“I was a mother now. I wanted my child. The baby fussed and the nurse patted his back as if he was hers. I sent my husband my best ‘If you don’t get that baby, I’ll kill you’ look. My eyebrows pulled together, my jaw went tight, and my eyes went narrow. As he reached out, yet again attempting to fulfill my primal wishes, the nurse shooed him away. She said something about hospital rules and my being overly emotional.”
Something I haven’t talked about here is that my physician recently diagnosed me with PTSD. She thinks it’s because of my miscarriages, but also the separation of my son from me upon his birth. He was put in the NICU when he was born, like Lauck’s son. I will never forget what bad shape I was in after my C-section: I almost suffocated due to an allergic reaction to a medication and I was in tremendous pain because they had to take me off painkillers altogether because of that reaction. (I imagine it’s how soldiers felt after being operated after the Civil War.) I was still so incredibly determined to see my son when I heard he could not be with me. Thankfully my daughter was OK, and had been brought in to be with me, but the morning after my C-section I walked to the NICU, slowly and in great discomfort. Each step I took was agony and the walk took 20 minutes (it felt longer) but the physical NEED to see my son was overwhelming. It overcame pain that was a level 8, exhaustion and fear for myself. Nothing mattered but that I see my son.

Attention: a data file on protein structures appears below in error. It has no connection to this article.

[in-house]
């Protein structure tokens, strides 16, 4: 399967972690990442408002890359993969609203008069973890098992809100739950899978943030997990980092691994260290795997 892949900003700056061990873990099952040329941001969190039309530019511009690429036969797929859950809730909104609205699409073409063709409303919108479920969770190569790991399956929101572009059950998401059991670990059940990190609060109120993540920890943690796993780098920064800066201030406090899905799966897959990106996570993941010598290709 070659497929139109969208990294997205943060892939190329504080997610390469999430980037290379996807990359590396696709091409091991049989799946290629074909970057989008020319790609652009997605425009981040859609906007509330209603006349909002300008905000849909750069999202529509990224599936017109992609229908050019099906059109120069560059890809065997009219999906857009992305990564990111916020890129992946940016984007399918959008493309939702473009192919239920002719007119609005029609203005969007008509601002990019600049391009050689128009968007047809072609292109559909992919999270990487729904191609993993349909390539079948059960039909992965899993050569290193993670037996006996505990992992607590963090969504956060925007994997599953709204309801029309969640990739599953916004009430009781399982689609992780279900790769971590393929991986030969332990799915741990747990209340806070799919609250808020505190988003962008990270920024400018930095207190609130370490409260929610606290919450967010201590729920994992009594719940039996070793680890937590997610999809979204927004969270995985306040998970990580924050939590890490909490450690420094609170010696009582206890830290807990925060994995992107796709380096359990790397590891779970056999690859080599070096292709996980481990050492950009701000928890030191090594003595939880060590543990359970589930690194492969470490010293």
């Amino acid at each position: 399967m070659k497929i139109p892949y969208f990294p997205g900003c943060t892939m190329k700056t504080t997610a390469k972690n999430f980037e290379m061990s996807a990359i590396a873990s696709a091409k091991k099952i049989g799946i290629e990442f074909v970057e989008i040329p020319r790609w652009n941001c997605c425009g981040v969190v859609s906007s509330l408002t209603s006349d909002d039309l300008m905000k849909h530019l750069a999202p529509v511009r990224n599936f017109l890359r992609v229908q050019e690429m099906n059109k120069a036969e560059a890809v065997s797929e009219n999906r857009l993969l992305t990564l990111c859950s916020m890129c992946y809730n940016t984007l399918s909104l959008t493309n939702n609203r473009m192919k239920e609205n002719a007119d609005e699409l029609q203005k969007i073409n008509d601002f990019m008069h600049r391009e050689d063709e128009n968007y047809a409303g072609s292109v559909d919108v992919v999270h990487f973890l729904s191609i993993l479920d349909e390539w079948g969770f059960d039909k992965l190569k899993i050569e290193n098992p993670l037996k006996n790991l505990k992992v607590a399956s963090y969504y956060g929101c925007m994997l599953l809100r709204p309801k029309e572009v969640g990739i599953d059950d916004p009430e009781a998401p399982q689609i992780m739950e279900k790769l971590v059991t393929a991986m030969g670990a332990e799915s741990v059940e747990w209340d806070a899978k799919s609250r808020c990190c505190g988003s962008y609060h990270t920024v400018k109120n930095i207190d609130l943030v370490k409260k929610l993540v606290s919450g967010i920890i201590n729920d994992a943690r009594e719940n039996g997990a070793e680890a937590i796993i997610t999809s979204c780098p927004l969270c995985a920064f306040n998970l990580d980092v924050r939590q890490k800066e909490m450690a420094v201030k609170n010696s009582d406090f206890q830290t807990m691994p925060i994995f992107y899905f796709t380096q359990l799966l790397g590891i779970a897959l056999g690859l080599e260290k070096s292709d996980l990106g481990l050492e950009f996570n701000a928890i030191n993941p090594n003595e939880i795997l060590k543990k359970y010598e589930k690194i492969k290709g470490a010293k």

I have nightmares every night that I am unable to get to my children. That I am motionless, that some natural disaster or nuclear war is coming and I am powerless to stop it from coming for my twins. I wake up screaming many nights. So I am very thankful to Lauck for identifying so clearly that EXACT moment that caused the PTSD. And for telling me that I’m not alone in feeling that way. I thank her very much for that.
So, onto the questions!
1. Jennifer writes a lot about the first mom’s biological bond with her child. She writes of this bond as primal, almost as if adoptive moms will never be able to completely bond with their children, and I wonder what advice she would give to adoptive parents, particularly, women who want to be honest with their children about their birth stories and those who may even have functional open adoptions where every member of the triad respects the other.